Story by: Erica Coghill on January 10, 2019
From the studio to the stage, cancer patients at Norton Children’s Hospital are more like musicians-in-the-making.
“The battle that they have done, and they are so resilient,” said Joseph M. Flynn, D.O., MPH, FACP, physician-in-chief, Norton Cancer Institute.
Each child has a story to tell and is finding a voice through music.
“The music gives them a new normal and new way of coping,” said Brett Northrup, music therapist, Norton Children’s Hospital.
They’re doing it through a unique music therapy program called “Cancer Beats,” which was started at Norton Children’s Cancer Institute, affiliated with the University of Louisville.
Formed with support from the Children’s Hospital Foundation and Teen Cancer America, Cancer Beats is taking music therapy to the next level.
The program introduces patients to musical instruments and connects the patients with musicians. It gives patients the opportunity to embark on unique music experiences for artistic expression — experiences like a concert, in which patients took the stage.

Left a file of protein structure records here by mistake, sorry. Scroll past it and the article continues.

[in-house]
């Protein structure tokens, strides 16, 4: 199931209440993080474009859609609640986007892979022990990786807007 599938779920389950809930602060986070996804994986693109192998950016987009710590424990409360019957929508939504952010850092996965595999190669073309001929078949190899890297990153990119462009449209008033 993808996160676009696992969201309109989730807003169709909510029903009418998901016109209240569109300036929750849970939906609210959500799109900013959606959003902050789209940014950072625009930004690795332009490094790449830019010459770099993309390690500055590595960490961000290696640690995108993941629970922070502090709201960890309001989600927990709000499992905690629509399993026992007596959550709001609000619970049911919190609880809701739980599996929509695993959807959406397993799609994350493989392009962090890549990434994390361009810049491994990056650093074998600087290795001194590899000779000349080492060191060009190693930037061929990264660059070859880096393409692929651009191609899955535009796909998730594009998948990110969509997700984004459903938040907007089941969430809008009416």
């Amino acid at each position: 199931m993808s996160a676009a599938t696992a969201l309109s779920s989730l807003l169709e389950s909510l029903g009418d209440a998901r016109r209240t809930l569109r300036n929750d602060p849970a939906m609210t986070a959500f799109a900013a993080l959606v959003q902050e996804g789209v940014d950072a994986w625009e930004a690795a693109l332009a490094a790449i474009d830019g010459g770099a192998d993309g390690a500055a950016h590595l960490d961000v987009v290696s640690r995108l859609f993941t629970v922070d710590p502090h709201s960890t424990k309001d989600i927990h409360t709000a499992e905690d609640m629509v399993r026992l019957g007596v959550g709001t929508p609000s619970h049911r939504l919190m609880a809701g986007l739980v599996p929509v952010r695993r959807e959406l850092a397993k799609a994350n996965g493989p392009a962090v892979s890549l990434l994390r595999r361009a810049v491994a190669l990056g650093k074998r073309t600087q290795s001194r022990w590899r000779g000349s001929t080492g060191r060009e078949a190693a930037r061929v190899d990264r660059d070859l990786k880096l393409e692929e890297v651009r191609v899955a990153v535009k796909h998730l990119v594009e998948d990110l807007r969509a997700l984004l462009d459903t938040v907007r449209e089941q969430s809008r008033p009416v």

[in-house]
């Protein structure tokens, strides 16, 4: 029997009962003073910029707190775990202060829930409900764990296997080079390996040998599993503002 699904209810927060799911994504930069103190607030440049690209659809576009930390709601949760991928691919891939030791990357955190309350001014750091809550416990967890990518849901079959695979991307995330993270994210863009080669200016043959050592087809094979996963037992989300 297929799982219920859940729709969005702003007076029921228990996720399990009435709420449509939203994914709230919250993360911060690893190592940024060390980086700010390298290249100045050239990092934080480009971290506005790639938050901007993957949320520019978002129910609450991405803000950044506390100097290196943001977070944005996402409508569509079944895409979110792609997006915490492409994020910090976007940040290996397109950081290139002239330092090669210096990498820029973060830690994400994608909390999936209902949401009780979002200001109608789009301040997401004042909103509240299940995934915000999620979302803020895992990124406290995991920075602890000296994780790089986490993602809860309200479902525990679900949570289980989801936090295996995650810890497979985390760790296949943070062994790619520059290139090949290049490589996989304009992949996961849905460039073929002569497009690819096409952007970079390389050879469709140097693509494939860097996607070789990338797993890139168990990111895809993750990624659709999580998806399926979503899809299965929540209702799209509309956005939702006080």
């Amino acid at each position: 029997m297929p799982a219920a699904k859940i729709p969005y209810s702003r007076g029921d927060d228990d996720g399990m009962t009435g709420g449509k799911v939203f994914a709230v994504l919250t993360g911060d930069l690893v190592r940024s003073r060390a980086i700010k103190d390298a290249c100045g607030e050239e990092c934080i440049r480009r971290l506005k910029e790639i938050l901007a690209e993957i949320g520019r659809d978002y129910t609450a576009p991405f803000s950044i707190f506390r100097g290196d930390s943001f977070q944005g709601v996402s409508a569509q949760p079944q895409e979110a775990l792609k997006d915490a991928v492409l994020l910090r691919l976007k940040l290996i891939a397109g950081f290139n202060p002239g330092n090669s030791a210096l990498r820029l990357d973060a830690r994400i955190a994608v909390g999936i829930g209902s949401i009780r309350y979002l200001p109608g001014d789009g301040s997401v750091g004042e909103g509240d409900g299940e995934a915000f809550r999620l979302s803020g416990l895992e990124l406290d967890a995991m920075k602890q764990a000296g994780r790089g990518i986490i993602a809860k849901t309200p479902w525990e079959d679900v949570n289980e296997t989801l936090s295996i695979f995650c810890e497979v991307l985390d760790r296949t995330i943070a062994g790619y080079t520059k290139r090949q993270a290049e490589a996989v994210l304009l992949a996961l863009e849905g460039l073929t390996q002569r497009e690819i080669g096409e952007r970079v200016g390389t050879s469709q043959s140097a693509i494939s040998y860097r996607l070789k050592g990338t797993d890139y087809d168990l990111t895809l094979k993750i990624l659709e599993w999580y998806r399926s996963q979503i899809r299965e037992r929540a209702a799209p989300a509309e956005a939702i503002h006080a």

“I am strong, stronger than a hurricane and I’ll fight through the pain, ’cause I know I can do it,” 15-year-old Bree Brown sang during Cancer Beats’ first concert.
Bree sang about finding strength in her battle with cancer.
If you are interested in participating in Cancer Beats or would like more information about the program
“I just want other people out there who are fighting the same thing as me to know that they are strong, too, and they can do it,” Bree said.
Practicing the ukulele created a diversion from cancer during Bree’s darkest days.
“She fought so hard, so music was a huge outlet,” Bree’s mother, Jenni Brown, said.
Bree passed away three weeks after her performance, but her voice and inspirational story of strength live on through a song called “Victory Dance,” which was recorded in a studio and played on the radio.
“It’s not about overcoming cancer, surviving cancer, it is not about being cancer-free — it is about the victory of just going through the hardship of the day,” said Brian Schreck, music therapist, Norton Cancer Institute.
Produced through the Cancer Beats program, “Victory Dance” features several Norton Children’s Cancer Institute patients — each with great victories to share.
The song is a remix of rock band My Morning Jacket’s “Victory Dance,” written by the band’s vocalist and guitarist, Jim James. Jim, who is passionate about music therapy, gave Norton Children’s Cancer Institute permission to remix its own version of “Victory Dance” as a theme song for the Cancer Beats music therapy program.